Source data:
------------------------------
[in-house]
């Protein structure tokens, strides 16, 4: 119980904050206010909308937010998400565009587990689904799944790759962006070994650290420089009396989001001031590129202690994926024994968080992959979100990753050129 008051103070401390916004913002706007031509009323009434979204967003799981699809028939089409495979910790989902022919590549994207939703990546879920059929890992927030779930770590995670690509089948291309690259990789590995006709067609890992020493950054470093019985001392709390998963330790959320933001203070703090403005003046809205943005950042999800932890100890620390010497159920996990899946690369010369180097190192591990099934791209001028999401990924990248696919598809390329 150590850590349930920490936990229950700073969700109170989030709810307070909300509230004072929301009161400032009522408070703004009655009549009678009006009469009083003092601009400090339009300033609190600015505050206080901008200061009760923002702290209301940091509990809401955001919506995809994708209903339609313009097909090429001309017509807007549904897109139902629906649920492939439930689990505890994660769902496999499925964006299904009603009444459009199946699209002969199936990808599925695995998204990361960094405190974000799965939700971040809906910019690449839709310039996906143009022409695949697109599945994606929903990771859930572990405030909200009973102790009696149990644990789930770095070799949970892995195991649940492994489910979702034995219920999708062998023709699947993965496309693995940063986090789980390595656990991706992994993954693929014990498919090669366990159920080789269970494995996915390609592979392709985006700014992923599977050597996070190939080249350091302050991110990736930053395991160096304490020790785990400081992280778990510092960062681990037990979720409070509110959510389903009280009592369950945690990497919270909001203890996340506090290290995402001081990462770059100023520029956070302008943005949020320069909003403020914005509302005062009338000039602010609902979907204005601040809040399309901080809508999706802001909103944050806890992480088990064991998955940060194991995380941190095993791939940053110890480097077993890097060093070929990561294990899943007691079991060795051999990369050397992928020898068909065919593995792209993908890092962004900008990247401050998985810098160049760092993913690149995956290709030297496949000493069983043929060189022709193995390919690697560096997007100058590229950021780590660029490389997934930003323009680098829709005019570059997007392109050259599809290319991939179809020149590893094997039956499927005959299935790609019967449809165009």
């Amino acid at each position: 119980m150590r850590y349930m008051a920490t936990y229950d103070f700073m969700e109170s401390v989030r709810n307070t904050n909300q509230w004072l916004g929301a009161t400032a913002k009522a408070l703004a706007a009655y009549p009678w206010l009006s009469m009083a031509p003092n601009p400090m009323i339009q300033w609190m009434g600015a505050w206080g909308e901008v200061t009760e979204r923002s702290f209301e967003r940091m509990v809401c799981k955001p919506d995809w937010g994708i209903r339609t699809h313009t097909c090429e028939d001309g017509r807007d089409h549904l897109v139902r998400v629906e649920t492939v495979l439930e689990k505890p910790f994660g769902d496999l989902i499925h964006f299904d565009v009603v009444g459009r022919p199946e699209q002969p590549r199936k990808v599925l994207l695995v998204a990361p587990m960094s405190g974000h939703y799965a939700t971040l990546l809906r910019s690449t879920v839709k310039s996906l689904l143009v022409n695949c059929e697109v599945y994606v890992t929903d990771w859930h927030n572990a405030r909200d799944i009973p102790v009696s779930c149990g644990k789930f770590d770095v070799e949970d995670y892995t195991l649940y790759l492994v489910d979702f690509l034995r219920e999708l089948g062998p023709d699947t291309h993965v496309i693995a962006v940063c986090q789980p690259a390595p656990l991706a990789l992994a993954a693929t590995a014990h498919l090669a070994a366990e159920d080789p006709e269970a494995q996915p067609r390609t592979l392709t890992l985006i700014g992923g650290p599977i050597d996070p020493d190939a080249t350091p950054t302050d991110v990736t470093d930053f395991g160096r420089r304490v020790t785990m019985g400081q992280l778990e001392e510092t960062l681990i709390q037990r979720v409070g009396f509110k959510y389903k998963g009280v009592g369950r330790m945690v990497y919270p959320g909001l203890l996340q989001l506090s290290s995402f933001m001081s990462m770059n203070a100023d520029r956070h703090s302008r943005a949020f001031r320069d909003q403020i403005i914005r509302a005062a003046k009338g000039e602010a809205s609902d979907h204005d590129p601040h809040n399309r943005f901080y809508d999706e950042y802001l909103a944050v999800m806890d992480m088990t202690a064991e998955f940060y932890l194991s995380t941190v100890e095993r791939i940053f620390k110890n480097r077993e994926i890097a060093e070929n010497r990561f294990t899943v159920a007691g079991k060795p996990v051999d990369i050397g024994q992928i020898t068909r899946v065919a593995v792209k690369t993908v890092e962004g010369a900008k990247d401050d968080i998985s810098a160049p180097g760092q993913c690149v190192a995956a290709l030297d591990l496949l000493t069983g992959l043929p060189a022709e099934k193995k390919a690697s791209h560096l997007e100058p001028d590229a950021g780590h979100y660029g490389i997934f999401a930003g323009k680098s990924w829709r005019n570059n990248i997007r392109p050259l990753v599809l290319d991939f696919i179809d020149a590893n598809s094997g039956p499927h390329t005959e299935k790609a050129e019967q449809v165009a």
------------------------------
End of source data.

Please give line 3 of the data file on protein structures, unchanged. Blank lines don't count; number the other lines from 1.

């Amino acid at each position: 119980m150590r850590y349930m008051a920490t936990y229950d103070f700073m969700e109170s401390v989030r709810n307070t904050n909300q509230w004072l916004g929301a009161t400032a913002k009522a408070l703004a706007a009655y009549p009678w206010l009006s009469m009083a031509p003092n601009p400090m009323i339009q300033w609190m009434g600015a505050w206080g909308e901008v200061t009760e979204r923002s702290f209301e967003r940091m509990v809401c799981k955001p919506d995809w937010g994708i209903r339609t699809h313009t097909c090429e028939d001309g017509r807007d089409h549904l897109v139902r998400v629906e649920t492939v495979l439930e689990k505890p910790f994660g769902d496999l989902i499925h964006f299904d565009v009603v009444g459009r022919p199946e699209q002969p590549r199936k990808v599925l994207l695995v998204a990361p587990m960094s405190g974000h939703y799965a939700t971040l990546l809906r910019s690449t879920v839709k310039s996906l689904l143009v022409n695949c059929e697109v599945y994606v890992t929903d990771w859930h927030n572990a405030r909200d799944i009973p102790v009696s779930c149990g644990k789930f770590d770095v070799e949970d995670y892995t195991l649940y790759l492994v489910d979702f690509l034995r219920e999708l089948g062998p023709d699947t291309h993965v496309i693995a962006v940063c986090q789980p690259a390595p656990l991706a990789l992994a993954a693929t590995a014990h498919l090669a070994a366990e159920d080789p006709e269970a494995q996915p067609r390609t592979l392709t890992l985006i700014g992923g650290p599977i050597d996070p020493d190939a080249t350091p950054t302050d991110v990736t470093d930053f395991g160096r420089r304490v020790t785990m019985g400081q992280l778990e001392e510092t960062l681990i709390q037990r979720v409070g009396f509110k959510y389903k998963g009280v009592g369950r330790m945690v990497y919270p959320g909001l203890l996340q989001l506090s290290s995402f933001m001081s990462m770059n203070a100023d520029r956070h703090s302008r943005a949020f001031r320069d909003q403020i403005i914005r509302a005062a003046k009338g000039e602010a809205s609902d979907h204005d590129p601040h809040n399309r943005f901080y809508d999706e950042y802001l909103a944050v999800m806890d992480m088990t202690a064991e998955f940060y932890l194991s995380t941190v100890e095993r791939i940053f620390k110890n480097r077993e994926i890097a060093e070929n010497r990561f294990t899943v159920a007691g079991k060795p996990v051999d990369i050397g024994q992928i020898t068909r899946v065919a593995v792209k690369t993908v890092e962004g010369a900008k990247d401050d968080i998985s810098a160049p180097g760092q993913c690149v190192a995956a290709l030297d591990l496949l000493t069983g992959l043929p060189a022709e099934k193995k390919a690697s791209h560096l997007e100058p001028d590229a950021g780590h979100y660029g490389i997934f999401a930003g323009k680098s990924w829709r005019n570059n990248i997007r392109p050259l990753v599809l290319d991939f696919i179809d020149a590893n598809s094997g039956p499927h390329t005959e299935k790609a050129e019967q449809v165009a």